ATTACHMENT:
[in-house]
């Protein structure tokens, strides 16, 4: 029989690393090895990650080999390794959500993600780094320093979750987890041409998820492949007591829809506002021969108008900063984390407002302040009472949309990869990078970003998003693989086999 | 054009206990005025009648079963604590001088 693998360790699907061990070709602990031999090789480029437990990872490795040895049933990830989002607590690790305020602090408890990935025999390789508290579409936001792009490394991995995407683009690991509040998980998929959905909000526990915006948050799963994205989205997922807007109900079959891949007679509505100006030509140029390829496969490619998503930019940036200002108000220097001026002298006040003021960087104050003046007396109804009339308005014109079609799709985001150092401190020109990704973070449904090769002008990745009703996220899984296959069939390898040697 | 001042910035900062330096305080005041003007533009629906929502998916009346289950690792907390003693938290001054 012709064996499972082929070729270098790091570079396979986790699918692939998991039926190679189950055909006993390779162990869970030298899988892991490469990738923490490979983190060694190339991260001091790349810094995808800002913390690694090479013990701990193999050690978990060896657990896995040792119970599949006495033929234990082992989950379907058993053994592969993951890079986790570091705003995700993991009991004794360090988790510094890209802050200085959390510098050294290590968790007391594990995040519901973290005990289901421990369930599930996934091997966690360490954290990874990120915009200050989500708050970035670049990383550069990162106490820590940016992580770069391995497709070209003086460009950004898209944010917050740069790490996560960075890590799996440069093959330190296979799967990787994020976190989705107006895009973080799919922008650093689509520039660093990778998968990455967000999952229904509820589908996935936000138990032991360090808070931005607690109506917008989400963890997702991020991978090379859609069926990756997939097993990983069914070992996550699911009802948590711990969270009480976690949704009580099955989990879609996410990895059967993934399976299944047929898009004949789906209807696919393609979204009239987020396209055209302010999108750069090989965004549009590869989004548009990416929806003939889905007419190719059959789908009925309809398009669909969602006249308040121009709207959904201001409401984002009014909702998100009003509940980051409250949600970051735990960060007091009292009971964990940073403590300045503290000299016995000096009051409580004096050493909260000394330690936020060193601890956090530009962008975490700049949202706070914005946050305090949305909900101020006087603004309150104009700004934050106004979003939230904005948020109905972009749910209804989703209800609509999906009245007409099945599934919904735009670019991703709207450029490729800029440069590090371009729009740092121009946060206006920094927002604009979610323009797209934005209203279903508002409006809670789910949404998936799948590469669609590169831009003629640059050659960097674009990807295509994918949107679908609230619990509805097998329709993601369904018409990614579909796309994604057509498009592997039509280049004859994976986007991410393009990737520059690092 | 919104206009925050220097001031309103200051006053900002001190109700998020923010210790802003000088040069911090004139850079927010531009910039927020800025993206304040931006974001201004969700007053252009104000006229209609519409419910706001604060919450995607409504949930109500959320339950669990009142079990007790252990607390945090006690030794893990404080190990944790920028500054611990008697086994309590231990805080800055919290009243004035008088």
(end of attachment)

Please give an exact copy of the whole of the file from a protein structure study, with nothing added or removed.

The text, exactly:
[in-house]
């Protein structure tokens, strides 16, 4: 029989690393090895990650080999390794959500993600780094320093979750987890041409998820492949007591829809506002021969108008900063984390407002302040009472949309990869990078970003998003693989086999 | 054009206990005025009648079963604590001088 693998360790699907061990070709602990031999090789480029437990990872490795040895049933990830989002607590690790305020602090408890990935025999390789508290579409936001792009490394991995995407683009690991509040998980998929959905909000526990915006948050799963994205989205997922807007109900079959891949007679509505100006030509140029390829496969490619998503930019940036200002108000220097001026002298006040003021960087104050003046007396109804009339308005014109079609799709985001150092401190020109990704973070449904090769002008990745009703996220899984296959069939390898040697 | 001042910035900062330096305080005041003007533009629906929502998916009346289950690792907390003693938290001054 012709064996499972082929070729270098790091570079396979986790699918692939998991039926190679189950055909006993390779162990869970030298899988892991490469990738923490490979983190060694190339991260001091790349810094995808800002913390690694090479013990701990193999050690978990060896657990896995040792119970599949006495033929234990082992989950379907058993053994592969993951890079986790570091705003995700993991009991004794360090988790510094890209802050200085959390510098050294290590968790007391594990995040519901973290005990289901421990369930599930996934091997966690360490954290990874990120915009200050989500708050970035670049990383550069990162106490820590940016992580770069391995497709070209003086460009950004898209944010917050740069790490996560960075890590799996440069093959330190296979799967990787994020976190989705107006895009973080799919922008650093689509520039660093990778998968990455967000999952229904509820589908996935936000138990032991360090808070931005607690109506917008989400963890997702991020991978090379859609069926990756997939097993990983069914070992996550699911009802948590711990969270009480976690949704009580099955989990879609996410990895059967993934399976299944047929898009004949789906209807696919393609979204009239987020396209055209302010999108750069090989965004549009590869989004548009990416929806003939889905007419190719059959789908009925309809398009669909969602006249308040121009709207959904201001409401984002009014909702998100009003509940980051409250949600970051735990960060007091009292009971964990940073403590300045503290000299016995000096009051409580004096050493909260000394330690936020060193601890956090530009962008975490700049949202706070914005946050305090949305909900101020006087603004309150104009700004934050106004979003939230904005948020109905972009749910209804989703209800609509999906009245007409099945599934919904735009670019991703709207450029490729800029440069590090371009729009740092121009946060206006920094927002604009979610323009797209934005209203279903508002409006809670789910949404998936799948590469669609590169831009003629640059050659960097674009990807295509994918949107679908609230619990509805097998329709993601369904018409990614579909796309994604057509498009592997039509280049004859994976986007991410393009990737520059690092 | 919104206009925050220097001031309103200051006053900002001190109700998020923010210790802003000088040069911090004139850079927010531009910039927020800025993206304040931006974001201004969700007053252009104000006229209609519409419910706001604060919450995607409504949930109500959320339950669990009142079990007790252990607390945090006690030794893990404080190990944790920028500054611990008697086994309590231990805080800055919290009243004035008088």